ANCHP  (Prof. Daniel Kressner)

The ANCHP group is concerned with the development, analysis and implementation of numerical algorithms for solving large-scale problems, with a particular focus on linear and multilinear algebra. Topics of current interest include linear and nonlinear eigenvalue problems, low-rank matrix and tensor techniques, numerical optimization, massively parallel algorithms, control problems, as well as data analysis. The algorithms and software produced by ANCHP have been incorporated into a number of widely used software packages, such as Matlab, LAPACK, ScaLAPACK and SLEPc.

CSQI  (Prof. Fabio Nobile)

The CSQI chair deals with the development of reliable numerical simulations of complex models appearing in physics, engineering and life science applications, such as fluid-structure interaction problems, heart electromechanics, flows in porous media, etc. In particular, the research is oriented toward the development of advanced techniques for the treatment and quantification of uncertainties which unavoidably affect many of the parameters of a mathematical model, and consequently the quantification of the reliability of numerical simulations outcomes.

DOLA  (Prof. Lénaïc Chizat)

At DOLA, our goal is to understand the mechanisms behind the key algorithms used in machine learning and signal processing. What do they learn? How do they learn and how fast? When do they fail or succeed? How to improve them? To fulfill this objective, we study the optimization, statistical and functional approximation aspects — and their interplay —  often in certain asymptotic regimes that facilitate mathematical analysis.

GR-PI  (Prof. Marco Picasso)

The Group Picasso (GR-PI)  is specialized in numerical analysis and scientific computing. Our goals are to work in collaboration with various engineering laboratories and industry in order to improve existing algorithms, to create and analyze, from the mathematical point of view, new numerical schemes in order to solve practical problems.

MATMAT (Prof. Michael Herbst)

In the Mathematics for materials modelling (MATMAT) group our research revolves around developing and understanding first-principle materials simulations, which are nowadays run in the thousands to discover novel materials computationally. Our work takes an interdisciplinary viewpoint on this subject tackling both the mathematical as well as the physical challenges: How can we employ mathematical analysis to increase the robustness and efficiency of algorithms? How can we quantify errors in the chosen physical model and the numerical scheme? How can we exploit error control techniques to improve physical models and increase throughput in materials discovery workflows? Our research results have been integrated into open-source software (e.g. DFTK, AiiDA) in a way they are accessible to both the mathematical and materials modelling community.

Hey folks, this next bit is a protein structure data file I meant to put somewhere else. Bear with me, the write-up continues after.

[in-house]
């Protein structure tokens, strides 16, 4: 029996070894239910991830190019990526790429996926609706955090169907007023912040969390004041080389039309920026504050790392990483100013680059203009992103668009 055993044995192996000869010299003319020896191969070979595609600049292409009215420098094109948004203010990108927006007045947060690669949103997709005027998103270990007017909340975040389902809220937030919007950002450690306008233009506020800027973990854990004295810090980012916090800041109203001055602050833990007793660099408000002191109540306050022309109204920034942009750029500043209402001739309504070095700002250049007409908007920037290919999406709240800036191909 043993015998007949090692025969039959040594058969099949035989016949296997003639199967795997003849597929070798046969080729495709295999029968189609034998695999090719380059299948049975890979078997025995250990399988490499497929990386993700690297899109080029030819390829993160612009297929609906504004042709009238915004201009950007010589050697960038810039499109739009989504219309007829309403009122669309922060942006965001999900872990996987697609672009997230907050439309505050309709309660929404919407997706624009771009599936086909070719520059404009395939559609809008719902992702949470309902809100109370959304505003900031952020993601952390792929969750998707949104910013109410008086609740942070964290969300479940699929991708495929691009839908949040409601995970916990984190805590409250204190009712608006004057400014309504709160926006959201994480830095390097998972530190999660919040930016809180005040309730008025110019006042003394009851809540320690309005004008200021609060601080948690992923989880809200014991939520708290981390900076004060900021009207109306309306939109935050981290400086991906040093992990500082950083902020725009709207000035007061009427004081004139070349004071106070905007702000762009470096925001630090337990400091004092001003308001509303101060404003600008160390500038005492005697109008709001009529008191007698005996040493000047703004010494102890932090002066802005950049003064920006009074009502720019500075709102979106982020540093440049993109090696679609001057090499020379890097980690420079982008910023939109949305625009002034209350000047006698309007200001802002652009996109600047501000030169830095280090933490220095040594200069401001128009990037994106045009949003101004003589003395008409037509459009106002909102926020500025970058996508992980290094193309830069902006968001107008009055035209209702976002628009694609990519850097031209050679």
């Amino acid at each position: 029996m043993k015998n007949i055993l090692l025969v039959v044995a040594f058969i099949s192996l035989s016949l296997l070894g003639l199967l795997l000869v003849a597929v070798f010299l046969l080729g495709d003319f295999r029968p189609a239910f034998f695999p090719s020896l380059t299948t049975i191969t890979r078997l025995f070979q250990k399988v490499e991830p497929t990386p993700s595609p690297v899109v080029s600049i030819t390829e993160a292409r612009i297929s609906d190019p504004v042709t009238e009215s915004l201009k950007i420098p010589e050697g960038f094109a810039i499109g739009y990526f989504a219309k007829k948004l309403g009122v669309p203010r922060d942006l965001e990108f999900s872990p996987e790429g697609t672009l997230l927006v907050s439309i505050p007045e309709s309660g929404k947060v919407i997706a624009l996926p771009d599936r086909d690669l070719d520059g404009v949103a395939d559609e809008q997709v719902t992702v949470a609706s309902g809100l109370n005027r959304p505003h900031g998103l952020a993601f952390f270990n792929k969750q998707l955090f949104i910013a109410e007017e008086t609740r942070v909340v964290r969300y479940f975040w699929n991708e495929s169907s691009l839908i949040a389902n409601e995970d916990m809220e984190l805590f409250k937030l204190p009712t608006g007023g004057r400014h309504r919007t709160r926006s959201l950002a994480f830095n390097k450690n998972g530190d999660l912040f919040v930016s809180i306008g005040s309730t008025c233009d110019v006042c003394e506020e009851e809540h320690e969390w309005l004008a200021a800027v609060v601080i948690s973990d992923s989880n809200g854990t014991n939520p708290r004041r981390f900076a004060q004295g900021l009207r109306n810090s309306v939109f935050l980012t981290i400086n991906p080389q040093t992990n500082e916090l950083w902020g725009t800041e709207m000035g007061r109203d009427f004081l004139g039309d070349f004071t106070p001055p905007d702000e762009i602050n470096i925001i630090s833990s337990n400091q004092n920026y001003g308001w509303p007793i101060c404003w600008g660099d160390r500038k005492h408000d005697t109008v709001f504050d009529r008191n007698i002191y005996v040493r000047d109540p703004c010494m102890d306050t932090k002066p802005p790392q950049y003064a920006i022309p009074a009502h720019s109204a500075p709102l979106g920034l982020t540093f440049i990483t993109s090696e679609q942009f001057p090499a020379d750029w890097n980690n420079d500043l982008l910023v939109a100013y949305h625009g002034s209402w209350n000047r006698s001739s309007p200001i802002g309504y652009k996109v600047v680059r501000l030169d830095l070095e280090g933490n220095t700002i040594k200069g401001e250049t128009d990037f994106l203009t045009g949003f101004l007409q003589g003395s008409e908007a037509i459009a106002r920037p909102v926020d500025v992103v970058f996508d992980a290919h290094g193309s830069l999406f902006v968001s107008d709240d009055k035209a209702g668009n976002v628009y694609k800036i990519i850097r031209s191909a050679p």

MCSS  (Prof. Jan Hesthaven)

The scientific focus of the MCSS chair is the development, analysis, and application of reliable and high-order accurate computational methods for solving time-dependent partial differential equations with a particular emphasis on wave problems and conservation laws. Closely related activities include reduced models, uncertainty quantification, efficient solvers, and multi-scale problems with a focus on techniques suitable for high-performance computing on modern computing platforms, including software development. Applications are drawn from a wide spectrum across the applied sciences and engineering, including electromagnetics, plasma physics, geoscience and general relativity. 

MNS  (Prof. Annalisa Buffa)

The focus of the MNS  chair is the design and analysis of numerical algorithms for partial differential equations. We are mostly interested in differential problems enjoying mathematical structures that need to be preserved at discrete level in order to achieve accuracy and stability of the numerical schemes. In particular, the research is oriented towards the development of novel and innovative numerical techniques aiming at improving the integration between numerical simulations and geometric modelling and processing. The targeted applications span from elasticity to electromagnetic problems.

OPTIM (Prof. Nicolas Boumal)

The Chair of Continuous Optimization (OPTIM) studies the theory and applications of optimization in continuous variables, with a focus on geometry and non-convexity. Applications of interest connect with computational sciences, machine learning, statistics and robotics.

SCI-SB-SD  (Prof. Simone Deparis)

The research of the Group Deparis (SCI-SB-SD) deals with the analysis, development, and application of mathematical models for the integration of complex systems. The main ingredients are numerical approximation of partial differential equations, performance computing, and reduced order modeling. The group is in particular specialised in applications to the modeling and approximation of the cardio-vascular system.